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The Peninsula

Beyond the Data: Childcare in South Korea

Published February 25, 2022
Category: South Korea

Working mothers in South Korea are in a battle to balance family and professional life. One of the largest barriers to achieving this balance is inflexibility in the workplace with newborn infants coupled with inconsistencies in childcare. One mother, National Assemblywoman Yong Hye-in, is challenging these inconsistencies to strike a balance.

National Assemblywoman Yong, a representative from the Basic Income Party, initiated a bill in July 2021 that would allow lawmakers in the National Assembly to bring newborns up to two years old into the plenary hall without explicit permission by the assembly speaker. On her own first day in office, National Assemblywoman Yong was unable to find childcare and brought her child to work, being only the third tenured woman politician to give birth while in office, making headlines.

In an interview with the Korea Herald, Yong described how, “Many countries allow mother politicians to bring their babies to work…In those countries, female participation in politics is higher.”

However, other OECD countries have much higher male participation in childcare, which increases the ability of women to participate in politics. So, why did Yong frame her bill with women still the primary caregiver instead placing responsibility on men in the family?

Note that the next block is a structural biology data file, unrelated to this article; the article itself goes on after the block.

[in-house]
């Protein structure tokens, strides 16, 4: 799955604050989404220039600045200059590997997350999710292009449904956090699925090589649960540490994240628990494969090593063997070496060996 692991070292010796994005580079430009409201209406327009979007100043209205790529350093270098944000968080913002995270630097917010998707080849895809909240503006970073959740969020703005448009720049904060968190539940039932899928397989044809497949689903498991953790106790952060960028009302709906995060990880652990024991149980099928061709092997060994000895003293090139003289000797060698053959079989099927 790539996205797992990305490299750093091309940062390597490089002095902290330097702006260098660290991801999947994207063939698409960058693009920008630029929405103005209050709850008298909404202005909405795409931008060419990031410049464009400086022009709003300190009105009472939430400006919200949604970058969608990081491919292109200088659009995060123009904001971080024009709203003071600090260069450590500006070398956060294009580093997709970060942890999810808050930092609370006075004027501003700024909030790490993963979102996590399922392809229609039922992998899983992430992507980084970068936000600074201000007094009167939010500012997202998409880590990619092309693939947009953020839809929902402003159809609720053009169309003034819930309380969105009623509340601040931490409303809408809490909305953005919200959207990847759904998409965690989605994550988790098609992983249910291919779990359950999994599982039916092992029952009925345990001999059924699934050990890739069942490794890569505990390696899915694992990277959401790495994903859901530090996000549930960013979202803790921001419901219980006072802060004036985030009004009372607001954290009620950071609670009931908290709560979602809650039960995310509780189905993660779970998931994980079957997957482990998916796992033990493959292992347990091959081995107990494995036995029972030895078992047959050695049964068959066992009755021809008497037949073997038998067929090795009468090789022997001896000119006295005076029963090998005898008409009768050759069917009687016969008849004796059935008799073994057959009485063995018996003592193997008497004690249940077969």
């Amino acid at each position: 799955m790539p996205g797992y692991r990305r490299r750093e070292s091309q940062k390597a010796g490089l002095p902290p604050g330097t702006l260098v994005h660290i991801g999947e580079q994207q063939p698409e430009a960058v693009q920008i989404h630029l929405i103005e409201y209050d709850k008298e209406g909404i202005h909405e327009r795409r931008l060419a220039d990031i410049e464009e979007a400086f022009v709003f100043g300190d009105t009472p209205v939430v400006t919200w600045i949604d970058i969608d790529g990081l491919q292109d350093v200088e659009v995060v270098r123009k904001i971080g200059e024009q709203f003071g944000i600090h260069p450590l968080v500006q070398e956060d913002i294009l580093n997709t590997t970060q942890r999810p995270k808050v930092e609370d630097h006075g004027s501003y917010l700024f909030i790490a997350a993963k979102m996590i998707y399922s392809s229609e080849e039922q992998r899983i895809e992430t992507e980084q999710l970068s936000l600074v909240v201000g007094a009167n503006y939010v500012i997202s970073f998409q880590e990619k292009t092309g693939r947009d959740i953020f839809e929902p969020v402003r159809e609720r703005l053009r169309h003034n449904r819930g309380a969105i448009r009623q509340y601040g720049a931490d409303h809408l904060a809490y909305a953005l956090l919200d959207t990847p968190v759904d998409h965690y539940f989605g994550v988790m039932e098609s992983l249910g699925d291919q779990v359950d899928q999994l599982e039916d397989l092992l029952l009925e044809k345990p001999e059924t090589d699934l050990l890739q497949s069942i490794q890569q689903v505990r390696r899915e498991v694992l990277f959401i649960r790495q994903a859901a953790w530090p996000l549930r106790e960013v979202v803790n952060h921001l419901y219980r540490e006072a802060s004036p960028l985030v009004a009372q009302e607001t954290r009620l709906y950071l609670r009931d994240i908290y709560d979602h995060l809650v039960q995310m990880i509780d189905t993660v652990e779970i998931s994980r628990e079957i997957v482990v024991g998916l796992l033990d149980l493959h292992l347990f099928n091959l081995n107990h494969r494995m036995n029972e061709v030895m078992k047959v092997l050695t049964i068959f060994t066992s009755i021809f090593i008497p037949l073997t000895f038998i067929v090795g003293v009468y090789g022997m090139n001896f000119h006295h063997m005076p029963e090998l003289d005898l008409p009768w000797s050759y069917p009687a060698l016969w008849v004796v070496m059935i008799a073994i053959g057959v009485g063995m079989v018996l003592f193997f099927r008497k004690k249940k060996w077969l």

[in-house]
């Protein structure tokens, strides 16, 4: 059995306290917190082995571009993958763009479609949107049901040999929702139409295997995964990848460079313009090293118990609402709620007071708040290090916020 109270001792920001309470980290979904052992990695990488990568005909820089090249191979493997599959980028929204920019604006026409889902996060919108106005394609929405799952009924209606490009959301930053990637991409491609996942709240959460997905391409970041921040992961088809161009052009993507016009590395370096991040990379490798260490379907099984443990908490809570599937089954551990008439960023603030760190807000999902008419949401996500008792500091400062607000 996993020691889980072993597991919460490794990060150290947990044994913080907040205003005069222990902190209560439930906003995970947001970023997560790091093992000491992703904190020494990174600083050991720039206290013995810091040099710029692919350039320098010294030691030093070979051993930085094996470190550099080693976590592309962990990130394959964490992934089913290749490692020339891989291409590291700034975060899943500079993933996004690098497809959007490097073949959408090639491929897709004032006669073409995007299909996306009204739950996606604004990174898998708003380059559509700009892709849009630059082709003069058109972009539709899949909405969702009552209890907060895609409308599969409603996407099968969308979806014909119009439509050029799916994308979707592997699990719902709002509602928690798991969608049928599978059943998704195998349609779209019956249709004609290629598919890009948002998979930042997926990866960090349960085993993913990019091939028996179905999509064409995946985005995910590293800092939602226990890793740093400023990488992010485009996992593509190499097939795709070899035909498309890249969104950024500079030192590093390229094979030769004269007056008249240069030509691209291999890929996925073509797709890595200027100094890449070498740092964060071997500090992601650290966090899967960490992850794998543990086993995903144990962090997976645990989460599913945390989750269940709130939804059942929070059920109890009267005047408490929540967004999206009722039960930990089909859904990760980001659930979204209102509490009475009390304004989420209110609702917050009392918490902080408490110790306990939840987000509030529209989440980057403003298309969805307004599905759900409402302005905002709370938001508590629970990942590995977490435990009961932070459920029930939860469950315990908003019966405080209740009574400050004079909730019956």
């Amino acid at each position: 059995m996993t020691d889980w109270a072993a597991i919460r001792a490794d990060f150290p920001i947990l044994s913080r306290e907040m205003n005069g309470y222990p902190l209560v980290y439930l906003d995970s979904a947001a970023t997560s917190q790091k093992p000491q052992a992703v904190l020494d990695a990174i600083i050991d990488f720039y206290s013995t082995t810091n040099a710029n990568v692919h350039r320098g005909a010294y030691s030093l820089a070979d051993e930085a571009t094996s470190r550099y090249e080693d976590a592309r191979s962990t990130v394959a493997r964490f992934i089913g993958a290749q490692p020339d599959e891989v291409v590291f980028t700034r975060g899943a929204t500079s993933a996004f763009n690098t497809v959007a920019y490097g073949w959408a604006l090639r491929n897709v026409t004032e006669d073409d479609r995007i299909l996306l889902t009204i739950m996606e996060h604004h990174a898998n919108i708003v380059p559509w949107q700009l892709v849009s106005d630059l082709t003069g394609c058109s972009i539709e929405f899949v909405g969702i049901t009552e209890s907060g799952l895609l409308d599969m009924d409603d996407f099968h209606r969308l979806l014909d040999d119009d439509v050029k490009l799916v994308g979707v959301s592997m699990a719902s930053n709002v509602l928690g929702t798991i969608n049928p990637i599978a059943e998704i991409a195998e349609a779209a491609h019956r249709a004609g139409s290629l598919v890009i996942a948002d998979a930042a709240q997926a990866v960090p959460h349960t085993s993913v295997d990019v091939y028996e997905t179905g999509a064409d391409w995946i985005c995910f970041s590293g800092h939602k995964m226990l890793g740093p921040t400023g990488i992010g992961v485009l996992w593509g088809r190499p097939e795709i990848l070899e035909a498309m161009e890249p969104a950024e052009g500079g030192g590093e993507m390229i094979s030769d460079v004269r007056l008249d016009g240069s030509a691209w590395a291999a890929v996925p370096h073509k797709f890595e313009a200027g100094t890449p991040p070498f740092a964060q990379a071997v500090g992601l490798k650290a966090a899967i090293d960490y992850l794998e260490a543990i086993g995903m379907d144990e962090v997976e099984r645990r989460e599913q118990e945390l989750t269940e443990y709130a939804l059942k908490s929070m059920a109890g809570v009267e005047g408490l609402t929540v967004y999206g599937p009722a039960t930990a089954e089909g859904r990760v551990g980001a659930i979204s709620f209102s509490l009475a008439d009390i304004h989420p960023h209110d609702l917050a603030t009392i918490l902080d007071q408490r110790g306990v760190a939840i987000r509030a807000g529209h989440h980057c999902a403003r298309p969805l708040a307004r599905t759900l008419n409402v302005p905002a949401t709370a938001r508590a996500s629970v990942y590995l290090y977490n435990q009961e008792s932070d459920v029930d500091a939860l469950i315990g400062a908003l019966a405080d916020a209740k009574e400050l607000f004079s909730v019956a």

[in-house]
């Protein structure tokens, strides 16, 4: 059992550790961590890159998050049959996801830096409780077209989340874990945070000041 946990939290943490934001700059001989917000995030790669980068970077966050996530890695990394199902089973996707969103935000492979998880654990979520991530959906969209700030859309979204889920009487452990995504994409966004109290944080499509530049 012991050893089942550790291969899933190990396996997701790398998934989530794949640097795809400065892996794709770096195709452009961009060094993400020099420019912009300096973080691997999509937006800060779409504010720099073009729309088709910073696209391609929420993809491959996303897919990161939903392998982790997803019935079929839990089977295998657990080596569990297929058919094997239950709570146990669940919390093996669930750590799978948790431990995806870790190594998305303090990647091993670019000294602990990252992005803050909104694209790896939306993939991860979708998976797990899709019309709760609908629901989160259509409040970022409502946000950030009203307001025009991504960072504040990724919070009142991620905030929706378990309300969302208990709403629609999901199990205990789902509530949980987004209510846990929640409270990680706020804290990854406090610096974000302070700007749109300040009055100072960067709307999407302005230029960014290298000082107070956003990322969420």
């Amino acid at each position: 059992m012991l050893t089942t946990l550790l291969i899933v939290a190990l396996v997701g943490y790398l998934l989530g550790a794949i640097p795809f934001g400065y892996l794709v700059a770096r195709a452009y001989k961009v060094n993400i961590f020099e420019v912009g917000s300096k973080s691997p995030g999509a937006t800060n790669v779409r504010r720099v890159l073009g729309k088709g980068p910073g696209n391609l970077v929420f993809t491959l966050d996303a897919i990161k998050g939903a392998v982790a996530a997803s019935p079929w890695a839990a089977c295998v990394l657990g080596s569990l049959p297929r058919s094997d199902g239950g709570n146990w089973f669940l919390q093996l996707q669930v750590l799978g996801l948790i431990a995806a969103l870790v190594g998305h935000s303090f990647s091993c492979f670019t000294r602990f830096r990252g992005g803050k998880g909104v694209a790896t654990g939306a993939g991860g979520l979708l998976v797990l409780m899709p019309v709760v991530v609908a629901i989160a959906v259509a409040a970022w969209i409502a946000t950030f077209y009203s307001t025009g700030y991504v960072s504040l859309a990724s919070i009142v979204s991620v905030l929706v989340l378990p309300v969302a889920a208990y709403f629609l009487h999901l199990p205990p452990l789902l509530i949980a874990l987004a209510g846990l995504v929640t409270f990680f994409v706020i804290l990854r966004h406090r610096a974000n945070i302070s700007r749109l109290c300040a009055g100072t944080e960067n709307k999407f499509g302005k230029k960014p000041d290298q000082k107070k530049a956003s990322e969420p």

Firstly, Yong was operating on precedent. In 2018, National Assemblywoman Shin Bo-ra of the Liberty Korea Party asked for similar permission to bring her children into the plenary hall, and was rejected. Proposing a bill that does not require permission for lawmakers to bring infants into the plenary hall a second time three years later reinforces its importance to women participating in politics.

Secondly, some of the main arguments of both Yong and Shin include breastfeeding and occasional lack of childcare. According to KOSIS, children aged one and two years old are a large portion of children attending childcare when it’s available, making up 48% of all children under five who attended daycare in 2020. It may be more plausible to propose a bill that encompasses a large portion of children who attend daycare to display the need for alternative means of childcare.

Finally, the bill has the potential to set a precedent that will shake the future status quo of mothers in the workforce in South Korea. Progress in one sector of the labor force that women are involved in – politics – may have a spillover effect of positive change in the form of future legislation for other industries.

By proposing a bill with the mother still as the primary caregiver and covering a specific age threshold of children, Yong also creates a bill that is more likely to pass in the male-dominated 21st assembly and lays the foundation for future reform.

Julia Fadanelli is a Research Assistant at the Korea Economic Institute of America and an undergraduate at the Ford School of Public Policy at the University of Michigan. The views expressed here are the author’s alone.  

The photo is from YongJu Park’s photostream on flickr Creative Commons.

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